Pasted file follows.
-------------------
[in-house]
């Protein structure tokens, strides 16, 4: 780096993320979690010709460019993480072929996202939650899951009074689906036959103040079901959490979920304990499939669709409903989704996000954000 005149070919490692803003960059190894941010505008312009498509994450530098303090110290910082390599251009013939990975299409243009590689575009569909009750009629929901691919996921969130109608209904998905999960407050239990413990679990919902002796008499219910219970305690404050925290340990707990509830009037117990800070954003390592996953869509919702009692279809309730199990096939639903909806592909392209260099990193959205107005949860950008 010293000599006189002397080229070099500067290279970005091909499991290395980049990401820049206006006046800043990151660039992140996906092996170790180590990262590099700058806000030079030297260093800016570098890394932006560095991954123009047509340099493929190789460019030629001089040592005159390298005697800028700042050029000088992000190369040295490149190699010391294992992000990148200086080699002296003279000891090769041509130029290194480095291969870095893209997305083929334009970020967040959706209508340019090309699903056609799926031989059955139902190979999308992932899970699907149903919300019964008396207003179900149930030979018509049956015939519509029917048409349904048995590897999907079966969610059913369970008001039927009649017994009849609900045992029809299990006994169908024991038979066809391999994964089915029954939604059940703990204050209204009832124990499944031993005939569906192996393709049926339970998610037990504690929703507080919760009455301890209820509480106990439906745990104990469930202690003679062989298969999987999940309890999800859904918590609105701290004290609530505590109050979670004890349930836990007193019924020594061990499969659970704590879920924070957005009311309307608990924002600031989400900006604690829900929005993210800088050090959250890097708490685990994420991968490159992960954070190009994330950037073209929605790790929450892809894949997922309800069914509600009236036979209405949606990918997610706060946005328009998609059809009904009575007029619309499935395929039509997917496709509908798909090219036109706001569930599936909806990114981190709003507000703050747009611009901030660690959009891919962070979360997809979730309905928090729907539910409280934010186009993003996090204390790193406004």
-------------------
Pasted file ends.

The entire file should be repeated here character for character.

[in-house]
């Protein structure tokens, strides 16, 4: 780096993320979690010709460019993480072929996202939650899951009074689906036959103040079901959490979920304990499939669709409903989704996000954000 005149070919490692803003960059190894941010505008312009498509994450530098303090110290910082390599251009013939990975299409243009590689575009569909009750009629929901691919996921969130109608209904998905999960407050239990413990679990919902002796008499219910219970305690404050925290340990707990509830009037117990800070954003390592996953869509919702009692279809309730199990096939639903909806592909392209260099990193959205107005949860950008 010293000599006189002397080229070099500067290279970005091909499991290395980049990401820049206006006046800043990151660039992140996906092996170790180590990262590099700058806000030079030297260093800016570098890394932006560095991954123009047509340099493929190789460019030629001089040592005159390298005697800028700042050029000088992000190369040295490149190699010391294992992000990148200086080699002296003279000891090769041509130029290194480095291969870095893209997305083929334009970020967040959706209508340019090309699903056609799926031989059955139902190979999308992932899970699907149903919300019964008396207003179900149930030979018509049956015939519509029917048409349904048995590897999907079966969610059913369970008001039927009649017994009849609900045992029809299990006994169908024991038979066809391999994964089915029954939604059940703990204050209204009832124990499944031993005939569906192996393709049926339970998610037990504690929703507080919760009455301890209820509480106990439906745990104990469930202690003679062989298969999987999940309890999800859904918590609105701290004290609530505590109050979670004890349930836990007193019924020594061990499969659970704590879920924070957005009311309307608990924002600031989400900006604690829900929005993210800088050090959250890097708490685990994420991968490159992960954070190009994330950037073209929605790790929450892809894949997922309800069914509600009236036979209405949606990918997610706060946005328009998609059809009904009575007029619309499935395929039509997917496709509908798909090219036109706001569930599936909806990114981190709003507000703050747009611009901030660690959009891919962070979360997809979730309905928090729907539910409280934010186009993003996090204390790193406004």